New Details Surface On Blue Waters Supercomputer Split

Last month, we discussed the split between IBM and the NCSA (National Center for Supercomputing Applications) over the highly ambitious 'Blue Waters' project. Blue Waters was the name of a planned supercomputer that would've been entirely water-cooled and included as many as 524,288 CPU cores. The disintegration of the deal came as some surprise, given the amount of work that'd already been done on the project.

New details have come to light on why the University of Illinois and IBM ultimately parted ways over the project. One of the major issues appear to have been the clock speeds of the CPUs. The project selected IBM in 2007 as the supercomputer vendor for the Blue Waters project based on projections of future technology development," said IBM spokesperson Joanna Brewer. "The innovative technology that IBM ultimately developed was more complex and required significantly increased financial and technical support by IBM beyond its original expectations. We are not going into specifics."

Information from the Blue Waters Change Control Board suggests that the organization was willing to accept IBM's delays, but balked at paying the same price for the same amount of equipment when the hardware was going to arrive a year behind schedule.

We're not surprised to hear clock speeds were problematic, given how tightly components were packed into the system. Even with water cooling, that's a lot of heat.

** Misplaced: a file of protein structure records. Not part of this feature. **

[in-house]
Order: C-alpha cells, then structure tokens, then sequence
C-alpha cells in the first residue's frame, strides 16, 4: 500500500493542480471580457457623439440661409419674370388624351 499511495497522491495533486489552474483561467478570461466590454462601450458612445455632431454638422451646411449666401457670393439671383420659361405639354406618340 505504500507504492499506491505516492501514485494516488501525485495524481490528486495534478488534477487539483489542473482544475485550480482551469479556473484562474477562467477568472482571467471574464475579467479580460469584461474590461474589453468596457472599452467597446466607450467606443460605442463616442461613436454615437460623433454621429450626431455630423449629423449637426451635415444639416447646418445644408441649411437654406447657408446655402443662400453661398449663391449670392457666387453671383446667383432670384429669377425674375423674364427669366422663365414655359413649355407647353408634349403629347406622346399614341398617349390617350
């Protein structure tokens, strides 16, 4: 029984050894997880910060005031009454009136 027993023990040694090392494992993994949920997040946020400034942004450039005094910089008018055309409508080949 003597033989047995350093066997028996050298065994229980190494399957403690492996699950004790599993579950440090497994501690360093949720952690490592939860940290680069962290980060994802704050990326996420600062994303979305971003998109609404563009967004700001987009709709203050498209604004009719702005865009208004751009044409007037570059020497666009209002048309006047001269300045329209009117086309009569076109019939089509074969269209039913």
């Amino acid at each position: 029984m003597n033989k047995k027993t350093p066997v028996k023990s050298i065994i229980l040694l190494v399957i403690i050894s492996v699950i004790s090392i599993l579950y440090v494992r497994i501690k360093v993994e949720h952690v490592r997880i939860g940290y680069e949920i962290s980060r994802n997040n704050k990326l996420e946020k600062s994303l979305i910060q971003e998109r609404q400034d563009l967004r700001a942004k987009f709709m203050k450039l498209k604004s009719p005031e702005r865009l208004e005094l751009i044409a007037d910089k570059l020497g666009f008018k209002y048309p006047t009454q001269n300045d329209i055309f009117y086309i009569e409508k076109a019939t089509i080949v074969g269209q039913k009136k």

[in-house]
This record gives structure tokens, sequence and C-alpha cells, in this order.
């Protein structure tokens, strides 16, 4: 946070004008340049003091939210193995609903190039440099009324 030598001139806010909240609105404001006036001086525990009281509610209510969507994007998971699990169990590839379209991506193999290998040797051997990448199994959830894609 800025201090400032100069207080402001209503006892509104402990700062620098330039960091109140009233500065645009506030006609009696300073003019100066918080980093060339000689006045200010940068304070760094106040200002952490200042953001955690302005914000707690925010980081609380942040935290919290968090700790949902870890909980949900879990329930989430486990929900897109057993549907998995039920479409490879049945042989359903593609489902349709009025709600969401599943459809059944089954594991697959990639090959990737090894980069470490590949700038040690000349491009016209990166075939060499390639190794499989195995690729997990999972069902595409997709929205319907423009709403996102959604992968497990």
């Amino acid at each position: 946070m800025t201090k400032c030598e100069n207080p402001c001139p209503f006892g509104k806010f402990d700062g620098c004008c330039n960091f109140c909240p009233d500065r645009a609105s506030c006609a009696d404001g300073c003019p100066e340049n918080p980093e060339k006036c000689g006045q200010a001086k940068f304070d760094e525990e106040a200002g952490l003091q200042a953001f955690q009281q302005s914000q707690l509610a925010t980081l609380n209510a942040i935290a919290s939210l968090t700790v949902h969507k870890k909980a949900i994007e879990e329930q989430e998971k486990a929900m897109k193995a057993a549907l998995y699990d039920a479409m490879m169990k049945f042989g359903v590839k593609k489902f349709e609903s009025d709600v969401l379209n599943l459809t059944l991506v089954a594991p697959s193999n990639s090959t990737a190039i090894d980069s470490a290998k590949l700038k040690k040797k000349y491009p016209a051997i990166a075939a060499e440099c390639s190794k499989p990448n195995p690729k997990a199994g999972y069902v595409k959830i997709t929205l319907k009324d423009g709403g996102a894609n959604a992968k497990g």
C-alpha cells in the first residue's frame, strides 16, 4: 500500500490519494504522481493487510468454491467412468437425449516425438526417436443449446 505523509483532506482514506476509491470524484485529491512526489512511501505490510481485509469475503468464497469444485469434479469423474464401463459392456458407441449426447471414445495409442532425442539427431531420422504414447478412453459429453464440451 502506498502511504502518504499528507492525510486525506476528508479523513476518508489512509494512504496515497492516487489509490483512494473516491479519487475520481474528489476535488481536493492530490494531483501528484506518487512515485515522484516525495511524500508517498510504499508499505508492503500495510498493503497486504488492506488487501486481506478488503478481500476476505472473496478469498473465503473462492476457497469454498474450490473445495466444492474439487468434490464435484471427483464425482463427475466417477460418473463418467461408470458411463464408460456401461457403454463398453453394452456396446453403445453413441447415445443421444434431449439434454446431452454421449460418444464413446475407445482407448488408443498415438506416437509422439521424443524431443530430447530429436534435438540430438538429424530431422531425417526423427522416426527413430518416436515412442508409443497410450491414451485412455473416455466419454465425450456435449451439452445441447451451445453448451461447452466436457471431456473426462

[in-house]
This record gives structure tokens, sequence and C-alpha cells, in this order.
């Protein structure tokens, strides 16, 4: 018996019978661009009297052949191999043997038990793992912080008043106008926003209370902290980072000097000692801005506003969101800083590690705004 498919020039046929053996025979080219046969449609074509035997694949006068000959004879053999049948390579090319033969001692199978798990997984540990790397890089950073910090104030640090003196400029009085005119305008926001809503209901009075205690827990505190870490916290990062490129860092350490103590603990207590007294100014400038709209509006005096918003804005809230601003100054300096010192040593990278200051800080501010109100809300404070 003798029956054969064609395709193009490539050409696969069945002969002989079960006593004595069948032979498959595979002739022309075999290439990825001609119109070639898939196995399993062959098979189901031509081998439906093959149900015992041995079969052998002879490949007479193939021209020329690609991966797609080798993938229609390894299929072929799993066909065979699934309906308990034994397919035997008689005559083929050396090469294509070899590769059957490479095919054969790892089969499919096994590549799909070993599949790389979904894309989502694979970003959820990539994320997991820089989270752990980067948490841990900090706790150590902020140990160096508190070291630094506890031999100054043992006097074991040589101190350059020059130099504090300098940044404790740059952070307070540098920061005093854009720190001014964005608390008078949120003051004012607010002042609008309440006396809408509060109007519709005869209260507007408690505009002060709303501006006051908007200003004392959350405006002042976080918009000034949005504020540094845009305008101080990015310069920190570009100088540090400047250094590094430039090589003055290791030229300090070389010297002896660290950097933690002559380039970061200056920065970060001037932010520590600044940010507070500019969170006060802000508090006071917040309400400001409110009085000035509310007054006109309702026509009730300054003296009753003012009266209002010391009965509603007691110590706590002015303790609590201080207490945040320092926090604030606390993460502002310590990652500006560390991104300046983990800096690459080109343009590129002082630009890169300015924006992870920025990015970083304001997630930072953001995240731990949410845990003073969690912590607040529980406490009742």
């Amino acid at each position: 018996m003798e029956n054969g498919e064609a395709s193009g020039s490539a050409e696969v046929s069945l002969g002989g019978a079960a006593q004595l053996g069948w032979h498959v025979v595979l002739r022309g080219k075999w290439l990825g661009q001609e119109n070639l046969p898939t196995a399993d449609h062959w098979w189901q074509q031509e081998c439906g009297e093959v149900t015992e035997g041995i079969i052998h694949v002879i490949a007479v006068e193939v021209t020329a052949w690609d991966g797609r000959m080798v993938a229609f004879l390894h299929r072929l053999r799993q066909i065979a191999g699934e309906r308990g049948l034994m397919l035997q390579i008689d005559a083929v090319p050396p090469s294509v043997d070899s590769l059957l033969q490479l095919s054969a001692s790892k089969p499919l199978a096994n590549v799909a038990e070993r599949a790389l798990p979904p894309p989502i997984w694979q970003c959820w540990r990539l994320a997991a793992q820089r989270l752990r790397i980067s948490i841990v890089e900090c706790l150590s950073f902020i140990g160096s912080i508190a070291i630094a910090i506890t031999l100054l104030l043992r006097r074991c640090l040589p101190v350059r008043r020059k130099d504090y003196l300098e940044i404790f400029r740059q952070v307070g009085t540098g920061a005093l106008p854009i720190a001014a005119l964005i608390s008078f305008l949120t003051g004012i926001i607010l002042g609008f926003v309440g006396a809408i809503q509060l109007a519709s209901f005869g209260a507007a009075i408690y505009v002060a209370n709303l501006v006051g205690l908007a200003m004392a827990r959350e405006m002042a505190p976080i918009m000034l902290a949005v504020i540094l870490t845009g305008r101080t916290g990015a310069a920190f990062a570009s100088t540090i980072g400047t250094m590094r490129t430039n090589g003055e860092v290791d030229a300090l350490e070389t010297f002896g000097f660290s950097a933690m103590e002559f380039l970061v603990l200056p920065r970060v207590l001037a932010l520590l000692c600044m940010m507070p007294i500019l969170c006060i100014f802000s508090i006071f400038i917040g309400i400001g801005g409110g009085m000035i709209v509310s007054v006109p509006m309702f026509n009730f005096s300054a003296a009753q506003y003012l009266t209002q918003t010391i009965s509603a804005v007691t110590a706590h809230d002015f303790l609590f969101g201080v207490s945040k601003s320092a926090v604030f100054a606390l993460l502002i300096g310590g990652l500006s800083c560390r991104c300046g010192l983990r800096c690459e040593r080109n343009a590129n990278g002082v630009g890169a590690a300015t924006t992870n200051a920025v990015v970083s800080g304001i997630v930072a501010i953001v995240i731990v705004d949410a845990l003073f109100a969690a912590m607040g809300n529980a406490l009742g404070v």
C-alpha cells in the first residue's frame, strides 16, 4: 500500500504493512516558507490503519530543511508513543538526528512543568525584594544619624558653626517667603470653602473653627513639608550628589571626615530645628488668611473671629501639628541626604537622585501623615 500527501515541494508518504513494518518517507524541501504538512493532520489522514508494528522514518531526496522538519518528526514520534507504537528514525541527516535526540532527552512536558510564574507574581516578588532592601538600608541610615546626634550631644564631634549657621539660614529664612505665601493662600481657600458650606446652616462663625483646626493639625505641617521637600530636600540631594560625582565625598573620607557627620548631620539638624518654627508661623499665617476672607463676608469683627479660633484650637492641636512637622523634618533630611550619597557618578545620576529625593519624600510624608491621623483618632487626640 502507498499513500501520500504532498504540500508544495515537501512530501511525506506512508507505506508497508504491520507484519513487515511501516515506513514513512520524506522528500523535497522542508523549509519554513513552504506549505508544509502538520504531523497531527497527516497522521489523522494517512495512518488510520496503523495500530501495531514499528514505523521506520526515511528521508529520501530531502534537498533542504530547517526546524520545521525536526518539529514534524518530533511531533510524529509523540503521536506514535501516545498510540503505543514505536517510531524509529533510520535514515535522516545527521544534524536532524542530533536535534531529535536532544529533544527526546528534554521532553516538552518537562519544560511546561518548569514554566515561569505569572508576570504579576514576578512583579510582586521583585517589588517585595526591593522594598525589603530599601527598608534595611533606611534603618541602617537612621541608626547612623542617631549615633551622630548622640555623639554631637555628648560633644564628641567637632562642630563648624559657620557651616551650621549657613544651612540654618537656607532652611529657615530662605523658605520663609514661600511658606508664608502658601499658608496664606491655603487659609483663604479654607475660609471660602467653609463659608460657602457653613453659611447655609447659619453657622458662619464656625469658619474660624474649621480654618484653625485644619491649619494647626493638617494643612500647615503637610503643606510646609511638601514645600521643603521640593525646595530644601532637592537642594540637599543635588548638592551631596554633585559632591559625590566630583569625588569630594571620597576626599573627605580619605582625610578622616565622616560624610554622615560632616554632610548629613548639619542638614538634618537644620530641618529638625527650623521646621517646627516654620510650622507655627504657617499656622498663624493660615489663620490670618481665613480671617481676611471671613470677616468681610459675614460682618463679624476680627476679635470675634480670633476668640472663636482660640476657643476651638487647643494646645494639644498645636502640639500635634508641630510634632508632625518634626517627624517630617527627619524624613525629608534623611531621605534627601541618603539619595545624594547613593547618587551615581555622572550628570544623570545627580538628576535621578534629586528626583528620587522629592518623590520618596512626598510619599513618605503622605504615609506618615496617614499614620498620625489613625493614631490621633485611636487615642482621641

The change request delays the delivery of Blue Waters by a year, as compared to the original request. While we understand that the original schedule is not achievable any more, we are also keenly aware that the one-year delay reduces the value of the system to the research community, NSF and the University of Illinois, and increases the expenses incurred by the University and NSF.

"While one can debate the magnitude of this damage, and the proper compensation for it, it does not seem reasonable to us to accept a change to the schedule with no compensation (e.g., in forms of additional equipment) for the reduced value of the system."

By this spring, the control board was distinctly unhappy, noting that IBM "has not agreed to a new schedule nor has it agreed to address the issue of the change in value of the system resulting from the one-year delay." In the weeks before negotiation broke down entirely, the NCSA noted that it had agreed to 36 changes to the Blue Waters project, "the vast majority proposed by or for the benefit of IBM."

With the project terminated,its leaders have hinted that IBM may be on the rope for additional penalties. Chancellor Robert Easter wrote to IBM this spring, noting that the National Science Foundation and the University of Illinois had received "scant benefit" from the equipment IBM had provided to date. Other documentation appears to back this up; there are reports of IBM workers showing up to remove three racks of POWER 7 servers. Given that both organizations had invested millions towards getting Blue Waters up and running, the loan of three racks of servers, even powerful ones, seems scant payback indeed.